Classroom presentation has earthquake's impact
April 8, 2014
REDSTONE ARSENAL, Ala. - Ninety-six students sat on the library floor watching the projection of an animated map showing different sized circles, all correlating to the magnitude of an earthquake's strength. Sporadically, small circles appeared on screen until a large, blue circle covered the entire map, followed quickly by additional smaller circles.
The animation stopped after a span of 72 hours had passed. In total, 243 earthquakes were shown hitting Japan for one weekend in March 2011, ranging from 4.6 to 6.8 on the Richter scale and sometimes as close as one minute apart. The largest earthquake to hit the country in history struck at 2:46 p.m. local time March 11, 2011: a 9.0 earthquake 231 miles off the coast of Japan. Approximately an hour later, a 30-foot wave wall tsunami developed from the earthquake's force, reaching heights of 130 feet in some locations once inland. There are 15,884 confirmed deaths and 2,636 people still remain missing on this year's third anniversary of the event.
The earthquake, and resulting tsunami that followed, still affect the country to this day. Whether from debris lined streets, people displaced, destroyed roads, homes and businesses swept from their foundations or the Fukushima Daiichi nuclear power plant meltdown, the country is still dealing with the aftermath of the disaster.
Theodore Kubista, a country program manager for the U.S. Army Security Assistance Command, relayed these facts and described his personal experience on a recent Friday afternoon at a local middle school.
Whitney Andrews, the seventh-grade geography teacher at Randolph School, invited Kubista to share his story with students as part of an education outreach program.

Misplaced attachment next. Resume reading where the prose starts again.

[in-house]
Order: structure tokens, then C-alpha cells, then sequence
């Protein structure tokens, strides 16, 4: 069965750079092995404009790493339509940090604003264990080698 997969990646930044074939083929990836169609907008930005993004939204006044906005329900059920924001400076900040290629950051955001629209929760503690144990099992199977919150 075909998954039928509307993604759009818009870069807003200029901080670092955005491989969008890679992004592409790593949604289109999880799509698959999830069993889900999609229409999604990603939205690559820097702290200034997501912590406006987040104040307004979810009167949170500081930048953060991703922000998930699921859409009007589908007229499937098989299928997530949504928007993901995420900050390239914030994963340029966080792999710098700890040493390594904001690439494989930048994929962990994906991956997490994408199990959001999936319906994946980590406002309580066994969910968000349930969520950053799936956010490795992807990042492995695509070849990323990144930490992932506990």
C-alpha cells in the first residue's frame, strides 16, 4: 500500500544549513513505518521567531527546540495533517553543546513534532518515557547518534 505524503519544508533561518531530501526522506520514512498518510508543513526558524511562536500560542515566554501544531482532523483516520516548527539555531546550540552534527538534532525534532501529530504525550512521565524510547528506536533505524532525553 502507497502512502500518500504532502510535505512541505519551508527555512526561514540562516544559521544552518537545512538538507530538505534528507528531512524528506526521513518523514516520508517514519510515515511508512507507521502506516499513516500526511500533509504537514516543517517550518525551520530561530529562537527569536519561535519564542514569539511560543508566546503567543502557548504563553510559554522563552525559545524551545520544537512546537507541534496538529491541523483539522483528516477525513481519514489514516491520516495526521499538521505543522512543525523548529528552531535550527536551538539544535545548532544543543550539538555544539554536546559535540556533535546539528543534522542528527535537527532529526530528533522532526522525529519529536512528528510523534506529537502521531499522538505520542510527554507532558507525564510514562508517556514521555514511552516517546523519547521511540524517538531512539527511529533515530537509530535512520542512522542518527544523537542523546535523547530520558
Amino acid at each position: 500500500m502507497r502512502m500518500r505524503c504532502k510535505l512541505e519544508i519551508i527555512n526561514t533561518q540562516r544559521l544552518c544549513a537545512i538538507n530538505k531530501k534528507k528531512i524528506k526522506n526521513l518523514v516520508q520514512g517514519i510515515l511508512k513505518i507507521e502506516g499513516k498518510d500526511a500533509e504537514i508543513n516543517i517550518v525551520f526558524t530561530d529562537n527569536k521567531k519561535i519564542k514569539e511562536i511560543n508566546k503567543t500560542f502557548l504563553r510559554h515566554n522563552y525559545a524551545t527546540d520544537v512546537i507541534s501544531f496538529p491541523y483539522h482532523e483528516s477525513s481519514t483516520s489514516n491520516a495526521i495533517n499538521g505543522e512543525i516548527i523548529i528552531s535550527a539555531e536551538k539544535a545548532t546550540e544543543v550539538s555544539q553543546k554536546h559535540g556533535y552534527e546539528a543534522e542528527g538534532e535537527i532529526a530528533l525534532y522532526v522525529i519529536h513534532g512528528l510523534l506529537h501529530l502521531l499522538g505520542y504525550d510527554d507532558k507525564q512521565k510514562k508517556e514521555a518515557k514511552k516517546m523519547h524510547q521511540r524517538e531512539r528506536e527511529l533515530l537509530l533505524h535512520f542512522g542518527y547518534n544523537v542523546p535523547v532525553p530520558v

"It is my personal philosophy that it's one thing to learn about a place and events, but it's quite another to experience it directly," Andrews said. "So often in social studies classrooms we focus on the 'what happened' aspect of events that we lose some of the human element and personal perspective that creates empathy and passion for others."
At the time of the earthquake, Kubista was assigned to the U.S. Embassy in Japan. Japan is one of the most earthquake prone countries, and they have systems in place to decrease their effects. However, on March 11, 2011, they experienced a once in a century earthquake, coupled with a massive tsunami.
According to the U.S. Geology Survey, the force of the earthquake moved Japan eight feet closer to the United States and shifted the earth on its axis.
Kubista shared with the students how the Japanese will determine where and when to rebuild devastated portions of their country. He explained that the Japanese are very deliberate in their planning processes, and they factor-in almost everything before they commence anything.
"While it might seem slow to us as Americans, they do not consider it that way," he said. "They take a much longer view of things."
One of the major takeaway points Kubista wanted the students to have was the incredibly strong relationship between the U.S. and Japan. While the American Embassy did execute a voluntary evacuation of all nonessential personnel, some embassies closed soon after the Tohoku earthquake, and that point was not lost on the Japanese people.
"We stayed for our friends, to help," Kubista said. "While other countries left, we stuck by our allies and we are still there today supporting them."
The importance of a strong relationship between the U.S. and Japan is a point all-too familiar to Kubista since leaving the Embassy and joining USASAC to work on the Army's Foreign Military Sales program. USASAC is responsible for managing security assistance programs for our country's foreign partners, to include materiel, facilities, spare parts, training, publications, technical documentation, maintenance support and other services that the Army Materiel Command provides to Army units.
"We have a seamless relationship," he said. "We could immediately give them assistance and support because we were already in the country with decades of experience of training side-by-side with them and using the same equipment."
Andrews hoped Kubista's presentation would provide the students an eye-opening experience with a desire to learn more about the events of Japan. She believes the presentation was worthwhile to students and plans presentations with Kubista for upcoming classes.
"It was as close to personal experience as many of my students can have," she said.